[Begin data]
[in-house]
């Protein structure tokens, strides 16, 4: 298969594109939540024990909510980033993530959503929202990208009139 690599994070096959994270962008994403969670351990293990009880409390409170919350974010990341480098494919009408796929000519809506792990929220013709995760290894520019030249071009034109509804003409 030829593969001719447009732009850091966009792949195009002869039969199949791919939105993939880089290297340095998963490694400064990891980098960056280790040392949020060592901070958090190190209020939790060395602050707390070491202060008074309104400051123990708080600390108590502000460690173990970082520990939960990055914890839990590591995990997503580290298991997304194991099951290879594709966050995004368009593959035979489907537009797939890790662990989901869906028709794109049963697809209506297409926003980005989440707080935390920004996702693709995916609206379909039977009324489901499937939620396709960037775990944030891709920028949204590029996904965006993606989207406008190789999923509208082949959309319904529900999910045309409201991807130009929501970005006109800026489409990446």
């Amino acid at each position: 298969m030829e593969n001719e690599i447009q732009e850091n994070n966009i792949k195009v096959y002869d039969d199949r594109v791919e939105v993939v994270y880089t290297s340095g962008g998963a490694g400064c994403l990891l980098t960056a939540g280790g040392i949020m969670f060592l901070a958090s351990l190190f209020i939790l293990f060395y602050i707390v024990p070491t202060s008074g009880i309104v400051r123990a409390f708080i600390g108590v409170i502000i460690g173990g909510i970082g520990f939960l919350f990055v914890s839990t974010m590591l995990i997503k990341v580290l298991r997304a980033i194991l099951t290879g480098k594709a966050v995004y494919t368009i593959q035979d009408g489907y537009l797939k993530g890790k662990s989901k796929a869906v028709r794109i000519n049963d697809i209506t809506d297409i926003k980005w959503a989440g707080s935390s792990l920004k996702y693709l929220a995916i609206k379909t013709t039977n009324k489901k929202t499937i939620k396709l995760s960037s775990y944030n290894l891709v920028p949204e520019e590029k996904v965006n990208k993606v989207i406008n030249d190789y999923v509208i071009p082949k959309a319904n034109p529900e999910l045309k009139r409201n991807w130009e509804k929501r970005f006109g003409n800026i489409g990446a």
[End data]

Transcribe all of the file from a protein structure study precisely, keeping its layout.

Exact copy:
[in-house]
């Protein structure tokens, strides 16, 4: 298969594109939540024990909510980033993530959503929202990208009139 690599994070096959994270962008994403969670351990293990009880409390409170919350974010990341480098494919009408796929000519809506792990929220013709995760290894520019030249071009034109509804003409 030829593969001719447009732009850091966009792949195009002869039969199949791919939105993939880089290297340095998963490694400064990891980098960056280790040392949020060592901070958090190190209020939790060395602050707390070491202060008074309104400051123990708080600390108590502000460690173990970082520990939960990055914890839990590591995990997503580290298991997304194991099951290879594709966050995004368009593959035979489907537009797939890790662990989901869906028709794109049963697809209506297409926003980005989440707080935390920004996702693709995916609206379909039977009324489901499937939620396709960037775990944030891709920028949204590029996904965006993606989207406008190789999923509208082949959309319904529900999910045309409201991807130009929501970005006109800026489409990446």
């Amino acid at each position: 298969m030829e593969n001719e690599i447009q732009e850091n994070n966009i792949k195009v096959y002869d039969d199949r594109v791919e939105v993939v994270y880089t290297s340095g962008g998963a490694g400064c994403l990891l980098t960056a939540g280790g040392i949020m969670f060592l901070a958090s351990l190190f209020i939790l293990f060395y602050i707390v024990p070491t202060s008074g009880i309104v400051r123990a409390f708080i600390g108590v409170i502000i460690g173990g909510i970082g520990f939960l919350f990055v914890s839990t974010m590591l995990i997503k990341v580290l298991r997304a980033i194991l099951t290879g480098k594709a966050v995004y494919t368009i593959q035979d009408g489907y537009l797939k993530g890790k662990s989901k796929a869906v028709r794109i000519n049963d697809i209506t809506d297409i926003k980005w959503a989440g707080s935390s792990l920004k996702y693709l929220a995916i609206k379909t013709t039977n009324k489901k929202t499937i939620k396709l995760s960037s775990y944030n290894l891709v920028p949204e520019e590029k996904v965006n990208k993606v989207i406008n030249d190789y999923v509208i071009p082949k959309a319904n034109p529900e999910l045309k009139r409201n991807w130009e509804k929501r970005f006109g003409n800026i489409g990446a």